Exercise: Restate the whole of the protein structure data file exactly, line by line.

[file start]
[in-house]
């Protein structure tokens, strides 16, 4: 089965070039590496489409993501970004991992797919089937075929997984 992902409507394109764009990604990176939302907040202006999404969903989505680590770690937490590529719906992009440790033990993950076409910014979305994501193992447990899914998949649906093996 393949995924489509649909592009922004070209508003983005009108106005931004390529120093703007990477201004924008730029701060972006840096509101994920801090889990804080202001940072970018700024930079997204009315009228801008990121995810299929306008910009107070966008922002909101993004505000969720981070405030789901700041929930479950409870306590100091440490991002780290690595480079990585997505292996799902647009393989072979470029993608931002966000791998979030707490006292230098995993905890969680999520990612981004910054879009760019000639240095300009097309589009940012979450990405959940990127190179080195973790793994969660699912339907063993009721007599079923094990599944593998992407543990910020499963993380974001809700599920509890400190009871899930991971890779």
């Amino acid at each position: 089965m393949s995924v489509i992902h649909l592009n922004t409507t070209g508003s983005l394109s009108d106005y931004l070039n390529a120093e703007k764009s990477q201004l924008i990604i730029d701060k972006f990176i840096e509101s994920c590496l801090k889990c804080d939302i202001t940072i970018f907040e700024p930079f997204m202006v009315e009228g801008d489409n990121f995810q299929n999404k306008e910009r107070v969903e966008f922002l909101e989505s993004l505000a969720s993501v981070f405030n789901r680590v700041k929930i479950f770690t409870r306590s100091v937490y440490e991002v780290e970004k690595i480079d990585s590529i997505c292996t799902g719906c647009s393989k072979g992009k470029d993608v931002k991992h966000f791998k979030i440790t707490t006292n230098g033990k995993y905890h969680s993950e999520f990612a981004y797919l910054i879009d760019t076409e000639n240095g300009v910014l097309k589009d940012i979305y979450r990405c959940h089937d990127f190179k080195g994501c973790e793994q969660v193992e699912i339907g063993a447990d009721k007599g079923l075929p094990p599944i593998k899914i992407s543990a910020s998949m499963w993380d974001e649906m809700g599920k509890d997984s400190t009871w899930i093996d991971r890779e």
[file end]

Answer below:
[in-house]
């Protein structure tokens, strides 16, 4: 089965070039590496489409993501970004991992797919089937075929997984 992902409507394109764009990604990176939302907040202006999404969903989505680590770690937490590529719906992009440790033990993950076409910014979305994501193992447990899914998949649906093996 393949995924489509649909592009922004070209508003983005009108106005931004390529120093703007990477201004924008730029701060972006840096509101994920801090889990804080202001940072970018700024930079997204009315009228801008990121995810299929306008910009107070966008922002909101993004505000969720981070405030789901700041929930479950409870306590100091440490991002780290690595480079990585997505292996799902647009393989072979470029993608931002966000791998979030707490006292230098995993905890969680999520990612981004910054879009760019000639240095300009097309589009940012979450990405959940990127190179080195973790793994969660699912339907063993009721007599079923094990599944593998992407543990910020499963993380974001809700599920509890400190009871899930991971890779």
């Amino acid at each position: 089965m393949s995924v489509i992902h649909l592009n922004t409507t070209g508003s983005l394109s009108d106005y931004l070039n390529a120093e703007k764009s990477q201004l924008i990604i730029d701060k972006f990176i840096e509101s994920c590496l801090k889990c804080d939302i202001t940072i970018f907040e700024p930079f997204m202006v009315e009228g801008d489409n990121f995810q299929n999404k306008e910009r107070v969903e966008f922002l909101e989505s993004l505000a969720s993501v981070f405030n789901r680590v700041k929930i479950f770690t409870r306590s100091v937490y440490e991002v780290e970004k690595i480079d990585s590529i997505c292996t799902g719906c647009s393989k072979g992009k470029d993608v931002k991992h966000f791998k979030i440790t707490t006292n230098g033990k995993y905890h969680s993950e999520f990612a981004y797919l910054i879009d760019t076409e000639n240095g300009v910014l097309k589009d940012i979305y979450r990405c959940h089937d990127f190179k080195g994501c973790e793994q969660v193992e699912i339907g063993a447990d009721k007599g079923l075929p094990p599944i593998k899914i992407s543990a910020s998949m499963w993380d974001e649906m809700g599920k509890d997984s400190t009871w899930i093996d991971r890779e």